THE very first person to grace the cover of R.AGE, Dawn Ling, refers to it as the “Archie section” of The Star. The reason is simple. “Which young person back then didn’t like Archie comics, right?” she said with a laugh.
It’s been just over 10 years since that first issue of R.AGE was published on Sept 12, 2005, and Ling was featured in it after winning a college girl search on FHM a few months earlier.
“My college friends didn’t believe me when I told them I was on the cover!” she said.
And it was hard to get proof too, because R.AGE was only available to colleges/universities in the Klang Valley at the time. As a student in Penang, all she could show them was a slightly crumpled copy that then-R.AGE assistant editor Niki Cheong had sent her in the mail.
It would be almost a year before R.AGE spread its wings to Penang, and Ling remembers attending the launch with celebrities including Douglas Lim, Hannah Tan and Marion Caunter. A photo of her with Tan and Caunter finally helped her settle that score with her friends.
Today, Ling is a public relations freelancer. Her first experience with the media industry came when she joined BRATs, The Star’s young journalist programme, in 2003. Two years later, she received an email from Cheong through the BRATs mailing list, asking for suggestions on interesting people they could feature in the first issue.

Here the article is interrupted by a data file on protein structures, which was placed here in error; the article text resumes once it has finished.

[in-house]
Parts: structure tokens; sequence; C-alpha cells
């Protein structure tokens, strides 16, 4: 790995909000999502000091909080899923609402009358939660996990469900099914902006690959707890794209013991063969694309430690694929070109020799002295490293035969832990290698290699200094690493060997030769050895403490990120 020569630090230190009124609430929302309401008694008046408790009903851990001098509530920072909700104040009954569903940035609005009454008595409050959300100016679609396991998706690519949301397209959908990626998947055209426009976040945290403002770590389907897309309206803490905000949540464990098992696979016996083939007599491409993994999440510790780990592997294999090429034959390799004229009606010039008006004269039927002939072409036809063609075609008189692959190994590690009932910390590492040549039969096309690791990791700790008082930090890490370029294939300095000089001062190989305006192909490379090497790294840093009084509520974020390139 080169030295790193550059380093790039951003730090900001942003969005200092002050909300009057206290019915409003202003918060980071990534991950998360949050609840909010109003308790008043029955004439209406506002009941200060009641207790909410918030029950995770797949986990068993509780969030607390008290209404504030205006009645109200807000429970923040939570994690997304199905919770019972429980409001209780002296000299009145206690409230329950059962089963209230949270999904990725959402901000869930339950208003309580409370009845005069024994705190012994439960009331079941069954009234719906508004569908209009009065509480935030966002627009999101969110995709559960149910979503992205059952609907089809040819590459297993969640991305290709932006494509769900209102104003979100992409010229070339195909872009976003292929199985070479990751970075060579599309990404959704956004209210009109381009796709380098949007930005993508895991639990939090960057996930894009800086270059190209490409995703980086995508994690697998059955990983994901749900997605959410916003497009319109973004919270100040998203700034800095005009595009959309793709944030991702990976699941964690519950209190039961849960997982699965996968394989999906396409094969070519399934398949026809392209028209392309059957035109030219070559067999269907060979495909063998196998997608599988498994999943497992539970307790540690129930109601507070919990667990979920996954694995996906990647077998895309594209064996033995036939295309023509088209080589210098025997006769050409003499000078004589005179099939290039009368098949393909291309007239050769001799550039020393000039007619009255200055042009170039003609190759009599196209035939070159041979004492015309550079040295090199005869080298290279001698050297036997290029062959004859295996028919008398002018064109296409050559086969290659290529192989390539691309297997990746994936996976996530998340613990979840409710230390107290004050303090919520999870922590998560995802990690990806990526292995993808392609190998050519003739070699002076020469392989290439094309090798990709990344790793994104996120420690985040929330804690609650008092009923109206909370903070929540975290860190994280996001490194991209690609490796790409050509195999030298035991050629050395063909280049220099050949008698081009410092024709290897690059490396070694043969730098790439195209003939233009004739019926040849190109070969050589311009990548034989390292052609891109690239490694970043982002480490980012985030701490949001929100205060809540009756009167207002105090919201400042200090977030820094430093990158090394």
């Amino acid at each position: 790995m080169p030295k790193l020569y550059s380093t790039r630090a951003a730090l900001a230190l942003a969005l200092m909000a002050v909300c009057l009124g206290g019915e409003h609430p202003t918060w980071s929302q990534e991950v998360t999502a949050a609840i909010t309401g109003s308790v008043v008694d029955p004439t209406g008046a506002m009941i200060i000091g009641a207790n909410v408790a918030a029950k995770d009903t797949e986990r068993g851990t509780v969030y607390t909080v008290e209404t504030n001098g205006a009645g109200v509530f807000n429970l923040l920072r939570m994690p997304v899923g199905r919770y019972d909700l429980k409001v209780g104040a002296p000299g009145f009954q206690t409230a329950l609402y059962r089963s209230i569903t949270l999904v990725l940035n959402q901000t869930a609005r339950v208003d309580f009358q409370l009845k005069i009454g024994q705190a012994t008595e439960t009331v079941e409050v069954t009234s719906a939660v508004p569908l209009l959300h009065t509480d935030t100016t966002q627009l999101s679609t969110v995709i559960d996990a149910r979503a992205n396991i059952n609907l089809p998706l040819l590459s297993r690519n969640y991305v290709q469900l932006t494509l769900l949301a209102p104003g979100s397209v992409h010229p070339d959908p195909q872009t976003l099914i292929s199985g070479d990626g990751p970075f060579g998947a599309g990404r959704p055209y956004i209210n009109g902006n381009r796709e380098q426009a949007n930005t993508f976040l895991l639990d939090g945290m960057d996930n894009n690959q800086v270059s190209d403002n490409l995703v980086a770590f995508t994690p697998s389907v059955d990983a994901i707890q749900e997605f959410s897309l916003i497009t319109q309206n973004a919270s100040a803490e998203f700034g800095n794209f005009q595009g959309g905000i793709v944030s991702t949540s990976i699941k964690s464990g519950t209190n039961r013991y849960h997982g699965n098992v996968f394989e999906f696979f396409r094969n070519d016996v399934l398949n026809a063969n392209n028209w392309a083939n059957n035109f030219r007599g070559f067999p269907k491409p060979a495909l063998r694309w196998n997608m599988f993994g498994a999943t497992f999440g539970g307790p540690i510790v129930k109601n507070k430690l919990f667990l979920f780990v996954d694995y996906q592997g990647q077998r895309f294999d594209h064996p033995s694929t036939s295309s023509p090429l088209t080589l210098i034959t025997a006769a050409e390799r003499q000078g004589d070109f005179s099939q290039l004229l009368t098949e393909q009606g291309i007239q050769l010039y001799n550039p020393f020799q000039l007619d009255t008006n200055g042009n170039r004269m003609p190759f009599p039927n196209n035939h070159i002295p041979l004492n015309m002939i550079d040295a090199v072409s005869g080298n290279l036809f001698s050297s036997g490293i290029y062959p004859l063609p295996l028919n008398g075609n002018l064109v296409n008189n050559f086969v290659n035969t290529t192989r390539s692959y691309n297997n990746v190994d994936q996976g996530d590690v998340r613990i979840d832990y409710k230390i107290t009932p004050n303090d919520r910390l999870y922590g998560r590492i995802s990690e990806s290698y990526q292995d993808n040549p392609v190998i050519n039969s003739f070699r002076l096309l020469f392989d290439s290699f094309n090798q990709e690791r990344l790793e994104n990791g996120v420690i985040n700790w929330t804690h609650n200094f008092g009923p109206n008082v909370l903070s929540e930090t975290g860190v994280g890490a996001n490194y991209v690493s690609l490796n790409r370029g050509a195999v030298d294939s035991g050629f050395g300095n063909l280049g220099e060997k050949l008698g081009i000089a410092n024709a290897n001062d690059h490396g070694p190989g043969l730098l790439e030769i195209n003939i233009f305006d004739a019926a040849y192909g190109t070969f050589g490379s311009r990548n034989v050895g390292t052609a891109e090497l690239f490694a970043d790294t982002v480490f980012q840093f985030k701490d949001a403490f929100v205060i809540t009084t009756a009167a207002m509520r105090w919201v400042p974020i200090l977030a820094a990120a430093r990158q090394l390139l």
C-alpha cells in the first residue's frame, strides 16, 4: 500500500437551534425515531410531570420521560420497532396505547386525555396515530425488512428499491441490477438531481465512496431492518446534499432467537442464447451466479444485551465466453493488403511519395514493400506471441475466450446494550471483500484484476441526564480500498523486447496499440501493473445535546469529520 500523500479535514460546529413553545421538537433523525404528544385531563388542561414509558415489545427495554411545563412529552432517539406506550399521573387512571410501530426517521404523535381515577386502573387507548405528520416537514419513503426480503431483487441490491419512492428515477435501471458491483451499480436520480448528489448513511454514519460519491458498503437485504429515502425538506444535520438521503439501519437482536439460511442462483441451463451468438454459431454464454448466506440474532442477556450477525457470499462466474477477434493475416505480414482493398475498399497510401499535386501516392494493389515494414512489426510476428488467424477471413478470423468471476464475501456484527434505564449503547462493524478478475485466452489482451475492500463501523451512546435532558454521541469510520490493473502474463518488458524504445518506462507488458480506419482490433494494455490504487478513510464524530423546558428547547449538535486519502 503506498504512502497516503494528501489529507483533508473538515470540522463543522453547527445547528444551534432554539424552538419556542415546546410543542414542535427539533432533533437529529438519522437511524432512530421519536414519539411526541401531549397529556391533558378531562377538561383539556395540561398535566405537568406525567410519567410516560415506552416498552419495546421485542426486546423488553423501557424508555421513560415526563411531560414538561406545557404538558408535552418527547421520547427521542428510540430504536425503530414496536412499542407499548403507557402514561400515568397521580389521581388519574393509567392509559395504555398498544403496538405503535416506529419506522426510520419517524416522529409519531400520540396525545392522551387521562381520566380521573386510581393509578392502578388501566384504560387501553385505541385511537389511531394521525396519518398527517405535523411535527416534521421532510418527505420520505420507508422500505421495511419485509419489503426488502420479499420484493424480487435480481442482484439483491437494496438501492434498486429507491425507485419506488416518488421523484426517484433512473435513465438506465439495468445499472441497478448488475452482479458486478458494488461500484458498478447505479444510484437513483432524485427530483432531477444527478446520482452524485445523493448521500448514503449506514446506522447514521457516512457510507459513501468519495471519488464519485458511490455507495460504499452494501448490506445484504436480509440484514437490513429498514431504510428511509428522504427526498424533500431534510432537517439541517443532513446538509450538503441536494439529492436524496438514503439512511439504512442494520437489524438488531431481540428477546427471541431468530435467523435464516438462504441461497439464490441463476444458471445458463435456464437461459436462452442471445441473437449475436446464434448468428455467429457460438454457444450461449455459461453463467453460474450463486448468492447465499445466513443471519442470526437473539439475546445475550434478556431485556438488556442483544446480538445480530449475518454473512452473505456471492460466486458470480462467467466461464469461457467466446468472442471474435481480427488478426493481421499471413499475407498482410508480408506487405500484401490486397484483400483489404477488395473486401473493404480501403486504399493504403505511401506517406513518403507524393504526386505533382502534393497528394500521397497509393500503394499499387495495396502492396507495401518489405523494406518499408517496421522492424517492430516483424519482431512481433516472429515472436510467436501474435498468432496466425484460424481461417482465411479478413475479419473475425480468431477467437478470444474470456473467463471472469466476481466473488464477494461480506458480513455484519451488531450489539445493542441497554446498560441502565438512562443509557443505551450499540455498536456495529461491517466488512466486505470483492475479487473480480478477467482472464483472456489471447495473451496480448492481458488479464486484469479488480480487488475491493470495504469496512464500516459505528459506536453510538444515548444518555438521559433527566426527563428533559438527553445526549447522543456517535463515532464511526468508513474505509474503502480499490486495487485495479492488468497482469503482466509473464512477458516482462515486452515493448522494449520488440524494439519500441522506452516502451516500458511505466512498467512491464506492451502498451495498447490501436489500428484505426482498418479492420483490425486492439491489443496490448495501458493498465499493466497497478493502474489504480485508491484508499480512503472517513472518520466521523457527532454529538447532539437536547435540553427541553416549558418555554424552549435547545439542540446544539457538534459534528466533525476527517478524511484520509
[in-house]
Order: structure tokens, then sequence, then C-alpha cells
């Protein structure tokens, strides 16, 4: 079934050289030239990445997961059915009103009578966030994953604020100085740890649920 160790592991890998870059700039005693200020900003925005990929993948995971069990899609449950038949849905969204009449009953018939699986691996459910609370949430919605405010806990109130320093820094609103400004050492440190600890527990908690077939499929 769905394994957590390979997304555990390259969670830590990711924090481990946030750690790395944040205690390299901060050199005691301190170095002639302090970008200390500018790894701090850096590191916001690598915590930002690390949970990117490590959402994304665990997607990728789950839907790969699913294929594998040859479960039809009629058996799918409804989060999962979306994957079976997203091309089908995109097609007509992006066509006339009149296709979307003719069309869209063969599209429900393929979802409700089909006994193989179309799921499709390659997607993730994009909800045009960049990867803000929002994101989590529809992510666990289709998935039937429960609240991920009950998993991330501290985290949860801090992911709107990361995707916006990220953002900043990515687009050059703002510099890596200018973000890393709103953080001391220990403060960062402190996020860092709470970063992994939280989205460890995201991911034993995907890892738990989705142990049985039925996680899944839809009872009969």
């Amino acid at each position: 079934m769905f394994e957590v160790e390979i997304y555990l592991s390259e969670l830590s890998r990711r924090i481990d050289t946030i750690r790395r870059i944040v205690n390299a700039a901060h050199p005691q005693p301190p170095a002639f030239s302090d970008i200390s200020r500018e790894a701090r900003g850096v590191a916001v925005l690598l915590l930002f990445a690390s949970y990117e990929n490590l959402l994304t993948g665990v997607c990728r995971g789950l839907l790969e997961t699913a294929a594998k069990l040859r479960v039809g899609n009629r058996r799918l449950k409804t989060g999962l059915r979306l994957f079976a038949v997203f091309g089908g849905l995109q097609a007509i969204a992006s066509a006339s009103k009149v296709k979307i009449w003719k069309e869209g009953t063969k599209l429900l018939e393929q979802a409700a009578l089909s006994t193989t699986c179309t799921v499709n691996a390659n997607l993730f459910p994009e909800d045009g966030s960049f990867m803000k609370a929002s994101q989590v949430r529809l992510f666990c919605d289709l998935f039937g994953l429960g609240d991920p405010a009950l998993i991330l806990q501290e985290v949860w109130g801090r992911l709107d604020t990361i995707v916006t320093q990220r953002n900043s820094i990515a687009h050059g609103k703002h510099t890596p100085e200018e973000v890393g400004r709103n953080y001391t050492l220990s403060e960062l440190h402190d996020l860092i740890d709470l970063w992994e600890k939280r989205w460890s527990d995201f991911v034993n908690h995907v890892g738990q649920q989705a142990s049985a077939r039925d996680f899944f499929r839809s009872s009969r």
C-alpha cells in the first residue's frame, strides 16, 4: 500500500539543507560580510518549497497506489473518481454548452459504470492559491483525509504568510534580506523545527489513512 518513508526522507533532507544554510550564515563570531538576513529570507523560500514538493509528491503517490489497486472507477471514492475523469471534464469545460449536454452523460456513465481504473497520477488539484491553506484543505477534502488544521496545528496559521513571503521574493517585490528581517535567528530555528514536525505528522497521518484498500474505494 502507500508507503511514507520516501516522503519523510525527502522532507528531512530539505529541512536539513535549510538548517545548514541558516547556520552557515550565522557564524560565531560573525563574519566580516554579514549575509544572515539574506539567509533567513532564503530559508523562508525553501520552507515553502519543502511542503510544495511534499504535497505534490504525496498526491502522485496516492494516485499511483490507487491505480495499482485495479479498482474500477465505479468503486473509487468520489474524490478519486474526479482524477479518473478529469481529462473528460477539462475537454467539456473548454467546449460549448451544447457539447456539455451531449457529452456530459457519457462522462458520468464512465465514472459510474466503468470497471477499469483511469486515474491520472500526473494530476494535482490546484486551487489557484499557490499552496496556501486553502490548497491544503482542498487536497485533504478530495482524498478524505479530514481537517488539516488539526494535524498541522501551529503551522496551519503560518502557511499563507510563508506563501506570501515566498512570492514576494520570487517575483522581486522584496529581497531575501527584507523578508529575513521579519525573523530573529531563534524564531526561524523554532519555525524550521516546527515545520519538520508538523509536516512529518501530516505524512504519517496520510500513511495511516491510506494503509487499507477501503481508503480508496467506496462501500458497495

She wrote back to Cheong, mentioning that she was up for it. A few weeks later, she was on a flight to KL, and the rest, as they say, is history.
Ten years on, Ling still remembers R.AGE’s early years well, despite not following it for the past few years.
“My favourite sections back then were the opinion pieces. They were really thought-provoking and showed the personalities of the writers.
“Some of them were so funny and sarcastic! Could we have that back, please?” she asked.
Ling herself has contributed articles to The Star as part of the BRATs young journalist programme, which is now being run by R.AGE.
Her experience with the earlier BRATs and R.AGE editors is something she says she will remember for the rest of her life.
She recalled meeting Tan Ju-Eng, R.AGE’s first editor. “I was so scared of her!” she said.
Her hope for R.AGE for the next 10 years is simple: for it to keep on going.
Not a problem. In fact, we’ll check back with her in 2025.
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